Teens

Identifying a bully

Bullying is when one child picks on another child repeatedly. It can be physical, verbal or over the internet and social media.

Before something can be done about the increase in bullying, one first needs to be able to identify a bully.

Colleen Johnson, an educational psychologist, says that children are put under a lot of pressure in today’s world.

“Children are dealing with their parents’ behaviour, divorce and reconstructed home environments.”

She says that these are some of the environmental influences that children are dealing with and may model this behaviour at school.

“Some children are in environments where they themselves are being bullied at home, this may be by a parent or sibling, and they may act out at school,” says Johnson.

She adds that some bullies may have ‘small man syndrome’ where they feel the need to assert their power in a physical manner or they may be more verbally competent than their peers and use verbal sparring to undermine their classmates.

According to Johnson, bullies are often children who have little empathy for others and tend not take responsibility for their actions.

“They are often aggressive and angry children that haven’t found constructive ways to deal with their emotions and take them out on other people,” says Johnson.

She adds that sometimes children who bully can be emotionally immature for their age group and therefore resort to physical aggressiveness and meanness.

Johnson says bullies often like to be winners and are poor losers with a low frustration tolerance who cannot cope with losing.

“Children who are disciplined harshly or in a punitive way often act this out and may become bullies. Bullies are often defiant attention seekers who are popular with lots of friends.”

Johnson adds that it needs to be remembered that bullies are victims too.

“There is often underlying reasons for their behaviour.” She says that they often feel the need to be in control and to feel good about themselves because they have a low self-esteem.

“These children have a poor self-image and lack confidence, they compensate for these feelings by acting out and try to dominate their peers through aggression or isolation,” says Johnson.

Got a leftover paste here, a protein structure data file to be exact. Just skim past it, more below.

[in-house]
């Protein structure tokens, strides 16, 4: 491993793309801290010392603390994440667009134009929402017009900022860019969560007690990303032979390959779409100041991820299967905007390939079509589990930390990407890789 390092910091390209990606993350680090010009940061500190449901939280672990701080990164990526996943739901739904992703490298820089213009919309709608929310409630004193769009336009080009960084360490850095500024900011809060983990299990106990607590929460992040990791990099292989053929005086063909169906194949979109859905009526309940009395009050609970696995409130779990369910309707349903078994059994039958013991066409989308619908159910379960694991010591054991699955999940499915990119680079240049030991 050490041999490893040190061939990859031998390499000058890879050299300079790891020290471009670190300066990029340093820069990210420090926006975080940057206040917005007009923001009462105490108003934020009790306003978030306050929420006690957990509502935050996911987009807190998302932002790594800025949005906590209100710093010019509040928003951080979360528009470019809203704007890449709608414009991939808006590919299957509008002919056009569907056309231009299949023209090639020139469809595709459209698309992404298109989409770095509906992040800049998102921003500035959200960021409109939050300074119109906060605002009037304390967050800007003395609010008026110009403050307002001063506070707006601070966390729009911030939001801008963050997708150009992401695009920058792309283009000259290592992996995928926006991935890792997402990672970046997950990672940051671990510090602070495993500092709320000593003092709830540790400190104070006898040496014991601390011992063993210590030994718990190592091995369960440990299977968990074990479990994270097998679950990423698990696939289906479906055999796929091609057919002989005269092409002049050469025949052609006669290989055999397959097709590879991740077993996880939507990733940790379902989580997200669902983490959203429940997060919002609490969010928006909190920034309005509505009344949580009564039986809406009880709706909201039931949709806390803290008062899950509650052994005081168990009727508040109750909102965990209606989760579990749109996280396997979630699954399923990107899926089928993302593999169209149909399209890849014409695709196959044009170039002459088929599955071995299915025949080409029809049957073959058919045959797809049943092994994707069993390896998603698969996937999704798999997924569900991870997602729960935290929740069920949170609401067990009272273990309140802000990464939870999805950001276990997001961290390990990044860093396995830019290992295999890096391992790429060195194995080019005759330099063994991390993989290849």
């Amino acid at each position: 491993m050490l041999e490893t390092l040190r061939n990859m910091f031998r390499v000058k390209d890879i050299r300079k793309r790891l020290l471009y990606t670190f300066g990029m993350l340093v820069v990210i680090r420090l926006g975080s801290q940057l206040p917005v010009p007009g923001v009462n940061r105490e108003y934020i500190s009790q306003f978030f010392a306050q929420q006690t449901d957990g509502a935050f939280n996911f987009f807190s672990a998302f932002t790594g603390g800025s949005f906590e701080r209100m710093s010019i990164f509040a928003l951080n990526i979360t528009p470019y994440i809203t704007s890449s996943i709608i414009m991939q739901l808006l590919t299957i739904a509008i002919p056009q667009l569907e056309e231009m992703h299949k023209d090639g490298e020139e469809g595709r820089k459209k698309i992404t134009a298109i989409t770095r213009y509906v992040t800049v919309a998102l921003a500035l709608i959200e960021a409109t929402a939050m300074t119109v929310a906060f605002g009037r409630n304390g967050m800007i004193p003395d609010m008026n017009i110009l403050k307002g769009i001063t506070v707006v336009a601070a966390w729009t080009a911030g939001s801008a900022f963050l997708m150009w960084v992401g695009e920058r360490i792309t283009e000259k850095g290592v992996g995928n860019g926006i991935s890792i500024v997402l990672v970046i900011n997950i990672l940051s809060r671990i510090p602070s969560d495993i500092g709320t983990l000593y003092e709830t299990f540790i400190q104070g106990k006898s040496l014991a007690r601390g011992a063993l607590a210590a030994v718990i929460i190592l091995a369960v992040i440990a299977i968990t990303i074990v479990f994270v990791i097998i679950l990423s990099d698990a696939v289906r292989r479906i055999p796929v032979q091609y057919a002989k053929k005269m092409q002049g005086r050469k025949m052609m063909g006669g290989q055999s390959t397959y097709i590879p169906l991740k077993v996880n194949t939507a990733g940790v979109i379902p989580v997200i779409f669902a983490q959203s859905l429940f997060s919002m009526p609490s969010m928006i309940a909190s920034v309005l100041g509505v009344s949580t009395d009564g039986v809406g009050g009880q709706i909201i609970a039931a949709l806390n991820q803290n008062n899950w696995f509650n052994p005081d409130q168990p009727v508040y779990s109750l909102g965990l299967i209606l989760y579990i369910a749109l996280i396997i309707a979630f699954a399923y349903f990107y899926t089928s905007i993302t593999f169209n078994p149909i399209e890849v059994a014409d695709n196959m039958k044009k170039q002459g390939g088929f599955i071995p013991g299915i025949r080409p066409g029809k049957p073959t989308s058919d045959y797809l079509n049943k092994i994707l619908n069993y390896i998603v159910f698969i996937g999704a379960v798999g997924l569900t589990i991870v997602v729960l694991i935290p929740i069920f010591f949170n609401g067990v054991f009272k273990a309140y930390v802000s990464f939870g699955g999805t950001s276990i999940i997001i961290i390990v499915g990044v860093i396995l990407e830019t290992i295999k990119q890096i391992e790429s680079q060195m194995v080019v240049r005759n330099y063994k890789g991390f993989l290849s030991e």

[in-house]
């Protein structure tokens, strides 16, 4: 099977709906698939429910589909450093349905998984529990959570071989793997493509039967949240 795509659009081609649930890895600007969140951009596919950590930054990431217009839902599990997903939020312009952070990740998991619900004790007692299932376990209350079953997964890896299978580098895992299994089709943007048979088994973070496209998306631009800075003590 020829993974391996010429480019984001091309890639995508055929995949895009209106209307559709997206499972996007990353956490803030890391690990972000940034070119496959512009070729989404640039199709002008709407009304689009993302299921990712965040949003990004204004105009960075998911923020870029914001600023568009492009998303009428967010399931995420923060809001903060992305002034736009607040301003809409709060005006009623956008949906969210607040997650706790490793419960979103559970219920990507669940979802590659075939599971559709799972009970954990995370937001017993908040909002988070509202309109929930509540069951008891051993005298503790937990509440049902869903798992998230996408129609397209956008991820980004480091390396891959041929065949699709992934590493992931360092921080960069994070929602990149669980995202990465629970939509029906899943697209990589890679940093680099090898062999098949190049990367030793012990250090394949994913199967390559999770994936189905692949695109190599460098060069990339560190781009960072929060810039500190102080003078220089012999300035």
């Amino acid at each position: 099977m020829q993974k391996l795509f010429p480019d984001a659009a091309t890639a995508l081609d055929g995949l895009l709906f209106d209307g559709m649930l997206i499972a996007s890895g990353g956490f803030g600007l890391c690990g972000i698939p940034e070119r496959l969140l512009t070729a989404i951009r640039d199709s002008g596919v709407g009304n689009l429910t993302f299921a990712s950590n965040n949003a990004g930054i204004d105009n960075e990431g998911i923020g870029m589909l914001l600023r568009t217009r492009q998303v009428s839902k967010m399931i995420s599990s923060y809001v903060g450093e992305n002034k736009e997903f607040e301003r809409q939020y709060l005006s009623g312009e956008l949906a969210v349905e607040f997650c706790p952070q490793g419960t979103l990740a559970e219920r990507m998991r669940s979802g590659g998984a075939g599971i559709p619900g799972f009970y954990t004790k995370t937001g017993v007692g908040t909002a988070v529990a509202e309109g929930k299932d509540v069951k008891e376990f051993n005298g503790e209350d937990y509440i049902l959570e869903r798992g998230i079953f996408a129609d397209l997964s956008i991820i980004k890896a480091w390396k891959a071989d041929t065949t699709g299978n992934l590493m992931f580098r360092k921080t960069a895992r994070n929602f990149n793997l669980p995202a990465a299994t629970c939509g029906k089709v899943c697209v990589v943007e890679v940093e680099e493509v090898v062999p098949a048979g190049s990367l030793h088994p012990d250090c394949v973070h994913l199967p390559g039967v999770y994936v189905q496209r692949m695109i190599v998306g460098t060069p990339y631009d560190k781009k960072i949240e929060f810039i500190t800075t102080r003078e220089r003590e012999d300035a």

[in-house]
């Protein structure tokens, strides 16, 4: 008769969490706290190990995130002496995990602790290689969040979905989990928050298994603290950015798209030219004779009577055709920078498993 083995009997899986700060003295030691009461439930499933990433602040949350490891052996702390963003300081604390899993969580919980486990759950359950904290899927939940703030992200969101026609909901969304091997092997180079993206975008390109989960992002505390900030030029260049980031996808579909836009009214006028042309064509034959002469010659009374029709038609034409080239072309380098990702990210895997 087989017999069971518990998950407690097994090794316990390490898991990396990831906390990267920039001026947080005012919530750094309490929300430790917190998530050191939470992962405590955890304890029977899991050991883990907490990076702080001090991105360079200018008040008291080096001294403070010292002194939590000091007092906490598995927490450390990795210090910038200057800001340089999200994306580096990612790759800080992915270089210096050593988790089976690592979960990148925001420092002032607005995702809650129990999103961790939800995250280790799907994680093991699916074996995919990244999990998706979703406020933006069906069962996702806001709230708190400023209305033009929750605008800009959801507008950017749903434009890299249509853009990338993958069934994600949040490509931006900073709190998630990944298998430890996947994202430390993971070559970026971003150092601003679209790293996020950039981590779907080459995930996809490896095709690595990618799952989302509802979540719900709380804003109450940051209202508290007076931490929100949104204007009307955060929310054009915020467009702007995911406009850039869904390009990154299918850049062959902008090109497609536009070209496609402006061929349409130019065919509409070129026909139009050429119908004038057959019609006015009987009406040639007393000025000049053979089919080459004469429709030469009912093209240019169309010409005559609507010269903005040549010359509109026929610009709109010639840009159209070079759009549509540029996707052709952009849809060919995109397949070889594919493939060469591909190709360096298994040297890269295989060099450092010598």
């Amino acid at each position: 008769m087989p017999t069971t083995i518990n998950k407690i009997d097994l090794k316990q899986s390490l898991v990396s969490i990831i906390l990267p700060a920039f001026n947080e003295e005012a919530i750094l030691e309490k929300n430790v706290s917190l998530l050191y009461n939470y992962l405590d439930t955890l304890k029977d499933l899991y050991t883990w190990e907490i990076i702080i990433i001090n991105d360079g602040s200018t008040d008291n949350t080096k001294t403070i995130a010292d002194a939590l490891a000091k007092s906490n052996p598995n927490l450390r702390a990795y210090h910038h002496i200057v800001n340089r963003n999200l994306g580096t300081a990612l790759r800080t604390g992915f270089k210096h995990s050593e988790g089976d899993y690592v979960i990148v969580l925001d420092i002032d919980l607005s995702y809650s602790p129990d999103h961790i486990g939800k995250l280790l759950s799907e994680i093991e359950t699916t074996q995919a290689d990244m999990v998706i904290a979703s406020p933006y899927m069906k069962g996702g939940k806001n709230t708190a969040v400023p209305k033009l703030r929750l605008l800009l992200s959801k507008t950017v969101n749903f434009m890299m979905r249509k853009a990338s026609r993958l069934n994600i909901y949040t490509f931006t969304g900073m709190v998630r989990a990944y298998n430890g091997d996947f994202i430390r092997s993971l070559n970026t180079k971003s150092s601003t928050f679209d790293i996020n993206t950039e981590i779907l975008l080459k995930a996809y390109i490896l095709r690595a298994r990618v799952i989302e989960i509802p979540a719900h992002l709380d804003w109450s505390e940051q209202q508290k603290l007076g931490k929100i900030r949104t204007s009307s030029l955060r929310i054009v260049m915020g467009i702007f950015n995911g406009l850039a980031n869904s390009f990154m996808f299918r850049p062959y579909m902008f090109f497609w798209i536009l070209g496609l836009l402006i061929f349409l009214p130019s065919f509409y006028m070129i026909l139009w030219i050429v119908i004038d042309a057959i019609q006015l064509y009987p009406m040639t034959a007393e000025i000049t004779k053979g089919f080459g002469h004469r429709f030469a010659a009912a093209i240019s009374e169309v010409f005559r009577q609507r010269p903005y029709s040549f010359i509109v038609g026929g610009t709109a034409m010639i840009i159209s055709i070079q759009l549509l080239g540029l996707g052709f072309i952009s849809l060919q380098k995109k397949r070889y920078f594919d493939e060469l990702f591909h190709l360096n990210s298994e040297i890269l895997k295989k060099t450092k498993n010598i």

Impacts of being bullied

Johnson says bullying causes stress on children, has a negative impact on their self-esteem and cripples their confidence in their own abilities.

“This affects all areas of their life especially in their scholastic performance.”

She adds that these children often feel isolated, become introverted and develop psychosomatic symptoms, such as headaches, to get out of going to school.

“Victims of bullying may start cutting or harming themselves and this could lead to suicide.”

She says that if parents identify that their child is being bullied, parents need to address the problem immediately.

If they are being bullied because of a physical reason, such as a mole, then parents should remove it to alleviate the problem.

“Parents should also ask their child how they can help them. If the parent confronts the bully this may make things worse for the victim and it will disempower them.

“If the bullying occurs during break time, the child may want to sit near the teacher on duty or surround themselves with their friends, making them inaccessible.”

She adds that if the bullying continues the parent should contact the principal of the school.

The parents’ role

If your child is a bully, Johnson suggests that parents try and assess what is causing their behaviour.

“Look at the child’s environment and how you, as a parent, deal with and speak to people,” says Johnson.

She says that if a parent belittles or is derogatory towards people the child will model this behaviour.

“Parents should also take note of what their children are being exposed to. This includes television shows, cartoons and the PlayStation games they play.”

Johnson says that children should not be exposed to age inappropriate entertainment.

“Reinforce positive behaviour, if you see your child do something good, praise them for it.”

Parents should encourage group activities where their children are put in a position where they have to co-operate with their peers.

Johnson says that karate is a positive outlet for children as it teaches self-discipline and will allow their child to channel their anger constructively.

“Children also require consistent boundaries and limits and should be taught that other people are not there to be hit or hurt.”

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